MilkDrive, the Austin alt-folk-progressive acoustic string band, has put the finishing touches on its debut studio album, ROAD FROM HOME, produced in Nashville with Bil VornDick (Alison Krauss, Bela Fleck, Bob Dylan, Ralph Stanley) that will be available in April 2011.
SARAH JAROSZ is a 22- year-old, Grammy-nominated singer, songwriter and multi-instrumentalist who hails from just outside Austin, TX. A recent graduate from the prestigious New England Conservatory, she will release her third album, Build Me Up From Bones, for Sugar Hill Records on September 24th. Over the past four years, Jarosz, who musically fits comfortably where contemporary folk, Americana and roots music intersect, has covered a remarkable amount of ground thus far. She has toured the United States extensively, as well as Canada and the UK, taped Austin City Limits and the BBC Series The Transatlantic Sessions and appeared on A Prairie Home Companion. Her two previous records (Song Up In Her Head and Follow Me Down) received high praise from outlets including Rolling Stone, New York Times, USA Today, Paste, Mojo, Acoustic Guitar and American Songwriter, and she has received multiple Grammy and Americana Music Association nominations.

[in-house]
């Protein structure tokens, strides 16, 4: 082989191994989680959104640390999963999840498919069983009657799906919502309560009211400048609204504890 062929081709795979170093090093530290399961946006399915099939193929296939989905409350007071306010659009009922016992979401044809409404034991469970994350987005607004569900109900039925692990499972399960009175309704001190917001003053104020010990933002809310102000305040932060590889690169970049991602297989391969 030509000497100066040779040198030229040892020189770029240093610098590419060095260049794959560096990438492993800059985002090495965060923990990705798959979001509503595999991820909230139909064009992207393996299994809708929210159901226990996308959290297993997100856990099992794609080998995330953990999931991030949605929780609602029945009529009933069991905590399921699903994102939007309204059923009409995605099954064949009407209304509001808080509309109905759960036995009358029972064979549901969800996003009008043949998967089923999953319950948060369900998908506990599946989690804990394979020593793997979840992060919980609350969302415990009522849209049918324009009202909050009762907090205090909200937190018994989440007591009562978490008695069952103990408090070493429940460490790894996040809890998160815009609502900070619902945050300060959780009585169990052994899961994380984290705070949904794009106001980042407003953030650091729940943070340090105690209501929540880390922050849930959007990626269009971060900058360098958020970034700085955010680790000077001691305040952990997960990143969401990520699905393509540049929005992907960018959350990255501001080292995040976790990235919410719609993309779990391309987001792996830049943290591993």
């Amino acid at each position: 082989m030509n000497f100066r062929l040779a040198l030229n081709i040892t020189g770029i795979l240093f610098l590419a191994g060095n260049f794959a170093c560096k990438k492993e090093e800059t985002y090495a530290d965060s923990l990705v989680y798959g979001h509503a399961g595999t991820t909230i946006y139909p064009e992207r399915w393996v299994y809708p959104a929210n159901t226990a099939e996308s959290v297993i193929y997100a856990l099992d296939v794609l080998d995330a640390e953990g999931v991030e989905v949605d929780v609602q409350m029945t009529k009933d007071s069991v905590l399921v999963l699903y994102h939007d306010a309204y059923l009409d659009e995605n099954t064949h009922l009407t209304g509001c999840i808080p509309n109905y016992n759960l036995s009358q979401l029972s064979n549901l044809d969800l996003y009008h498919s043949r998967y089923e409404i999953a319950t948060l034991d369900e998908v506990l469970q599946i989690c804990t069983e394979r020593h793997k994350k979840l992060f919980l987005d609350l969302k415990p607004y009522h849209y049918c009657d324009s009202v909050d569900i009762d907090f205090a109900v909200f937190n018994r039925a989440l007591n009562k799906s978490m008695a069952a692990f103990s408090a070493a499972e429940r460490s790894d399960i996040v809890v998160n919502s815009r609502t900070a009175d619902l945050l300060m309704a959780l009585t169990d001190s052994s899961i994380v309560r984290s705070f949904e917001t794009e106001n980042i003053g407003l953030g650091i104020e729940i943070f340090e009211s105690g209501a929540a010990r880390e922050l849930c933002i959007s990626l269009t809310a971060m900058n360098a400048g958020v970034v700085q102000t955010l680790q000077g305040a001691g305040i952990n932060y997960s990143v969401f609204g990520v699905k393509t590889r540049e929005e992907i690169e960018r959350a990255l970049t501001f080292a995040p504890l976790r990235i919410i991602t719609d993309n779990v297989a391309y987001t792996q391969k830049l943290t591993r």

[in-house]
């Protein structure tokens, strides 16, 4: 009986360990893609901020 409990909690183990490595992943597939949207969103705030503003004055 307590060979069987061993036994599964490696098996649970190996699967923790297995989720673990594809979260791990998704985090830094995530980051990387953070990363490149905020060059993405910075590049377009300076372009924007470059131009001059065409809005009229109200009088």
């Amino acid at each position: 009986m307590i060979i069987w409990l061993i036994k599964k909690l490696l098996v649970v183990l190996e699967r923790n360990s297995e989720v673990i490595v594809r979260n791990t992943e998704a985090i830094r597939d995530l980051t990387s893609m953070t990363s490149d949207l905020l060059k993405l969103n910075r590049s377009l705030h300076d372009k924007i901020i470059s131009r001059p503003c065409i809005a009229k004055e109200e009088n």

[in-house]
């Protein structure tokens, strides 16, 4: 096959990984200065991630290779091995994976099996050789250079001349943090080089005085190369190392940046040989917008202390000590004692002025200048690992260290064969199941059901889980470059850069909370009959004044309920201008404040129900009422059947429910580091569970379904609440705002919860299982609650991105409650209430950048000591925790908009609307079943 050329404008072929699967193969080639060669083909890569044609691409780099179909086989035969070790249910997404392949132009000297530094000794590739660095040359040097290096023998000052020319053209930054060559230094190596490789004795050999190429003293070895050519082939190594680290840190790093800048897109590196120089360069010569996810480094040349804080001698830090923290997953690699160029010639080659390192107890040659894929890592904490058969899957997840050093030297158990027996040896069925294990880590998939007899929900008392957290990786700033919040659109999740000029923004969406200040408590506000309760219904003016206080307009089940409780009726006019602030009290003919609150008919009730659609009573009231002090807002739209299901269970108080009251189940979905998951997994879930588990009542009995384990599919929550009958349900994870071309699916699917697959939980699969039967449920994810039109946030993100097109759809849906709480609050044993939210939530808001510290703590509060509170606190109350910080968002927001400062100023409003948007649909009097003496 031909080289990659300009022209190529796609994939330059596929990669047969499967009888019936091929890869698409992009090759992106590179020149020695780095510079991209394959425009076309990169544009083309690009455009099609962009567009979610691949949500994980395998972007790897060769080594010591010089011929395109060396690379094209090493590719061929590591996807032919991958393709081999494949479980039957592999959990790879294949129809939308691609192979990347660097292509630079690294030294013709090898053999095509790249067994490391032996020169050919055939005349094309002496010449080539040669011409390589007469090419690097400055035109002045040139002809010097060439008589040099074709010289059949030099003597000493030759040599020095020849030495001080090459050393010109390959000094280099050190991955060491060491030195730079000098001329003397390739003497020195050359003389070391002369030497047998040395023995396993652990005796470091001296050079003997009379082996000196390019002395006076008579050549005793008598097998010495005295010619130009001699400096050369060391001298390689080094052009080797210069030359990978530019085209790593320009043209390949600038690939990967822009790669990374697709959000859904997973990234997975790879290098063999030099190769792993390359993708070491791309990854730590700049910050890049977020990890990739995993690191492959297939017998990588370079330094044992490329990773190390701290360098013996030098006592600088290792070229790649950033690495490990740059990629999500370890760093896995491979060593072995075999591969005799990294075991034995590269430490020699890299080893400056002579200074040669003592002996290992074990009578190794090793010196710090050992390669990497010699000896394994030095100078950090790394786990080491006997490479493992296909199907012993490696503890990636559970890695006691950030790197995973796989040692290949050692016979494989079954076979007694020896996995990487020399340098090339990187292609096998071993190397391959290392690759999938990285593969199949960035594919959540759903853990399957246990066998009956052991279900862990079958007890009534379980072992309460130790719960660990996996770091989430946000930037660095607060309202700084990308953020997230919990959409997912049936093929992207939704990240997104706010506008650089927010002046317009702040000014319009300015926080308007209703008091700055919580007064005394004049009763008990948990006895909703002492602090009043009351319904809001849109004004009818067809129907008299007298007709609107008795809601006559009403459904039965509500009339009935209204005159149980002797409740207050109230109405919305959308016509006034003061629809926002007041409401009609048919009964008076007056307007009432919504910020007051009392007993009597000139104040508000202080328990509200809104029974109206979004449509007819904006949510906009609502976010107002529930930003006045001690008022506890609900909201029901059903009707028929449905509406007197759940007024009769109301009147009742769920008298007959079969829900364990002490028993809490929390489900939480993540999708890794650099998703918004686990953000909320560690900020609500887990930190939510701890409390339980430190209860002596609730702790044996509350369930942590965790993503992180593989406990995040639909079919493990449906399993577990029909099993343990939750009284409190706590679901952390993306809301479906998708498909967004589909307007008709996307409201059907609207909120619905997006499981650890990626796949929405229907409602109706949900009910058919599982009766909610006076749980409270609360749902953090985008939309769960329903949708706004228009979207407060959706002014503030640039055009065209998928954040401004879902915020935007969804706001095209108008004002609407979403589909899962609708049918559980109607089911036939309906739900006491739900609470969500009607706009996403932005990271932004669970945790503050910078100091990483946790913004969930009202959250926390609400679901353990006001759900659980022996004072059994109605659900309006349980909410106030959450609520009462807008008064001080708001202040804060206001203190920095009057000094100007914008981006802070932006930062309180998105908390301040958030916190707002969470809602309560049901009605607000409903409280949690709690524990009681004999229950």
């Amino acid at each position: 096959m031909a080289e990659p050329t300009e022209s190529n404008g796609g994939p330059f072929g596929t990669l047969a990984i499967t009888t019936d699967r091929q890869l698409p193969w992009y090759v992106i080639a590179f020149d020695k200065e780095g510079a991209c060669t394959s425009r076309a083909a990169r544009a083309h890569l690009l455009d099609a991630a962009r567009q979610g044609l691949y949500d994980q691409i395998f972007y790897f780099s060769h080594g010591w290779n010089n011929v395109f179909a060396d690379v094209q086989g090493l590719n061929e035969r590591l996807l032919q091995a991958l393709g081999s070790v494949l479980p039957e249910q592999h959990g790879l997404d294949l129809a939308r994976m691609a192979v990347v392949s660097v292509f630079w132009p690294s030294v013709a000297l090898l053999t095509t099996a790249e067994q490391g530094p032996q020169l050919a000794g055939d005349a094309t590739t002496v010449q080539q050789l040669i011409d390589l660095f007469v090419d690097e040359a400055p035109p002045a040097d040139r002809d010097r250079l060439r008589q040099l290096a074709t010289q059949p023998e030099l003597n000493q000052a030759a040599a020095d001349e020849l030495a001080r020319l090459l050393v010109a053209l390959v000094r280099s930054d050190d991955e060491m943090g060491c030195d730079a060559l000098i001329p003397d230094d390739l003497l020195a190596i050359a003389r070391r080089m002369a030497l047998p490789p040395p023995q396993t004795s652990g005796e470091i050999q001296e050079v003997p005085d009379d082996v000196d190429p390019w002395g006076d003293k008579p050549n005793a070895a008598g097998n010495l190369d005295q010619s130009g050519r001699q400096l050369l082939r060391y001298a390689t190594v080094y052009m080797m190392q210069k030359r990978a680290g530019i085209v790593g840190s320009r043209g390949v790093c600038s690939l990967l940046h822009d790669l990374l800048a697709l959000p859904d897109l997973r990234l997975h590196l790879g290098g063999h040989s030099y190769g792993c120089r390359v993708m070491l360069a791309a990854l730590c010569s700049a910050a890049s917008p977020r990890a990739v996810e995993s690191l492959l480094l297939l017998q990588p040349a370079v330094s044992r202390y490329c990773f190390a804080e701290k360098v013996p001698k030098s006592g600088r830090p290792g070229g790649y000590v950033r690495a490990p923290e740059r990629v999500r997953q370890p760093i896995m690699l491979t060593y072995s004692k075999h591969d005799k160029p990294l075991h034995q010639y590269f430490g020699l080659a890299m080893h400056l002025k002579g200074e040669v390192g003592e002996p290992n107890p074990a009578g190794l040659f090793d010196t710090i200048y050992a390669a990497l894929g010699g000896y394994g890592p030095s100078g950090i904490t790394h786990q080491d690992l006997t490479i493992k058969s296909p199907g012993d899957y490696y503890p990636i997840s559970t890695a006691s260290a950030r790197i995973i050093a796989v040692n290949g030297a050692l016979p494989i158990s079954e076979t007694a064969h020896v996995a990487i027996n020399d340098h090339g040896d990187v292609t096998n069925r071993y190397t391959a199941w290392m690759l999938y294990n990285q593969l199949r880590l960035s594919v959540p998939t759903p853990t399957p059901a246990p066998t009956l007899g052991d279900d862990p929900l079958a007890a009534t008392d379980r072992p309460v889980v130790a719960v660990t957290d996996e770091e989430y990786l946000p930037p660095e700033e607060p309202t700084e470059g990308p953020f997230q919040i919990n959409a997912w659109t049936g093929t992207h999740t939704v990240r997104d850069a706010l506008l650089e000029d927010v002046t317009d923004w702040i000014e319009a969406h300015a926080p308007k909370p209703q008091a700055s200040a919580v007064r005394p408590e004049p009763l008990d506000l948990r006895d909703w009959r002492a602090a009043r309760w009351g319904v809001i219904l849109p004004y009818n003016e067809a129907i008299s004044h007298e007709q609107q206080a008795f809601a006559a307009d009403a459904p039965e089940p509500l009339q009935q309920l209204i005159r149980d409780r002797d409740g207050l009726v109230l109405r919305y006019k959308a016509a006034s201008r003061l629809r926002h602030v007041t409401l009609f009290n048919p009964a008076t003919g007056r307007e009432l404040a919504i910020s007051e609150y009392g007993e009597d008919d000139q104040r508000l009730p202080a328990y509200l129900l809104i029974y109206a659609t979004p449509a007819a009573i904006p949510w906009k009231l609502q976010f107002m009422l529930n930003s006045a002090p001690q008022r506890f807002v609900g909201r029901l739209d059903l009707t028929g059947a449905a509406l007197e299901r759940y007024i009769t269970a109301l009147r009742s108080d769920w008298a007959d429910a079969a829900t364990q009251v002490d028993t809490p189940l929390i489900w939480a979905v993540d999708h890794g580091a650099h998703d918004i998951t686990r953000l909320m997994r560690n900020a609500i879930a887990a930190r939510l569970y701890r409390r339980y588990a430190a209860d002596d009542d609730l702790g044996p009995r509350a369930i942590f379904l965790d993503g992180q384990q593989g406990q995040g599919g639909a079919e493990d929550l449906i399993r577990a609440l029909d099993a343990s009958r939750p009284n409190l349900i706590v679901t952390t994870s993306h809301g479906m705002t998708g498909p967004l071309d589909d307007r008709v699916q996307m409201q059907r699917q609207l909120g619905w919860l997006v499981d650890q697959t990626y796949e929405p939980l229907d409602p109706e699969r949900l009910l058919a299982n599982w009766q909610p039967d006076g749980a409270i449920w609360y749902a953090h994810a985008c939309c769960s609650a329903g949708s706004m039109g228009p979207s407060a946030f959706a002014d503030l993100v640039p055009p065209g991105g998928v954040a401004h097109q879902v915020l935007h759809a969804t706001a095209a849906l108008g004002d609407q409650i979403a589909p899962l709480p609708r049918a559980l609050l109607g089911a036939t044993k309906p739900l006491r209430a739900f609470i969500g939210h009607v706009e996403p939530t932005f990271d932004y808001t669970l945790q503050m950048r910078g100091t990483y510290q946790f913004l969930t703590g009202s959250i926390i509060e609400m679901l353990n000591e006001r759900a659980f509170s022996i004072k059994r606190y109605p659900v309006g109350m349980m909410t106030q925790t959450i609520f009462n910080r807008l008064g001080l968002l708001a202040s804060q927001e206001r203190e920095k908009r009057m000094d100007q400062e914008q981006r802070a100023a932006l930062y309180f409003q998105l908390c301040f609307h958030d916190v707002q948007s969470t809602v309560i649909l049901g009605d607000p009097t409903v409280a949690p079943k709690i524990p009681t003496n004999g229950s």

Cleveland-born David Wilcox was inspired to play guitar after hearing a fellow college student playing in a stairwell. His lyrical insight is matched by a smooth baritone voice, virtuosic guitar chops, and creative open tunings, giving him a range and tenderness rare in folk music. He released an independent album in 1987, was a winner of the prestigious Kerrville Folk Festival New Folk award in 1988, and by 1989 he had signed with A&M Records. His first release on the label, ‘How Did You Find Me Here’, sold over 100,000 copies the first year largely by word of mouth. Now, 17 albums into a career marked by personal revelation and wildly loyal fans, David continues to find and deliver joy, inspiration, and invention.